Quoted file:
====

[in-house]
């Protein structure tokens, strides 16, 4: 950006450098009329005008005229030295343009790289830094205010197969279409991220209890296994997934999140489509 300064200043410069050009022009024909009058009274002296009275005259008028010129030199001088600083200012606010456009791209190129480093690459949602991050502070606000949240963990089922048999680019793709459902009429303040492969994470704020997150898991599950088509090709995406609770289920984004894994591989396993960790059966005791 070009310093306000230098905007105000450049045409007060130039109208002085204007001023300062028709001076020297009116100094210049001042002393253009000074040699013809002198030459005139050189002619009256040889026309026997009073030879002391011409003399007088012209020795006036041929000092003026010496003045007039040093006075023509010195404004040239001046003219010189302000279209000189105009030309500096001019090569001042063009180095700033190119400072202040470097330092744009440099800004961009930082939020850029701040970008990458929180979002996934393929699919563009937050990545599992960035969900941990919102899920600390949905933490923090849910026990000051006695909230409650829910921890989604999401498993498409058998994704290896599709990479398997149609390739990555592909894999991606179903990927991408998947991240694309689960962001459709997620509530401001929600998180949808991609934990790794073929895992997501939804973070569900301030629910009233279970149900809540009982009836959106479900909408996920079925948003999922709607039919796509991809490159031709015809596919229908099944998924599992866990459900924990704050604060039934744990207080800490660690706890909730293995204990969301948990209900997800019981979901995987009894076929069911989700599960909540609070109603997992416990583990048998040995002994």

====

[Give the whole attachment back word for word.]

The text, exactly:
[in-house]
């Protein structure tokens, strides 16, 4: 950006450098009329005008005229030295343009790289830094205010197969279409991220209890296994997934999140489509 300064200043410069050009022009024909009058009274002296009275005259008028010129030199001088600083200012606010456009791209190129480093690459949602991050502070606000949240963990089922048999680019793709459902009429303040492969994470704020997150898991599950088509090709995406609770289920984004894994591989396993960790059966005791 070009310093306000230098905007105000450049045409007060130039109208002085204007001023300062028709001076020297009116100094210049001042002393253009000074040699013809002198030459005139050189002619009256040889026309026997009073030879002391011409003399007088012209020795006036041929000092003026010496003045007039040093006075023509010195404004040239001046003219010189302000279209000189105009030309500096001019090569001042063009180095700033190119400072202040470097330092744009440099800004961009930082939020850029701040970008990458929180979002996934393929699919563009937050990545599992960035969900941990919102899920600390949905933490923090849910026990000051006695909230409650829910921890989604999401498993498409058998994704290896599709990479398997149609390739990555592909894999991606179903990927991408998947991240694309689960962001459709997620509530401001929600998180949808991609934990790794073929895992997501939804973070569900301030629910009233279970149900809540009982009836959106479900909408996920079925948003999922709607039919796509991809490159031709015809596919229908099944998924599992866990459900924990704050604060039934744990207080800490660690706890909730293995204990969301948990209900997800019981979901995987009894076929069911989700599960909540609070109603997992416990583990048998040995002994």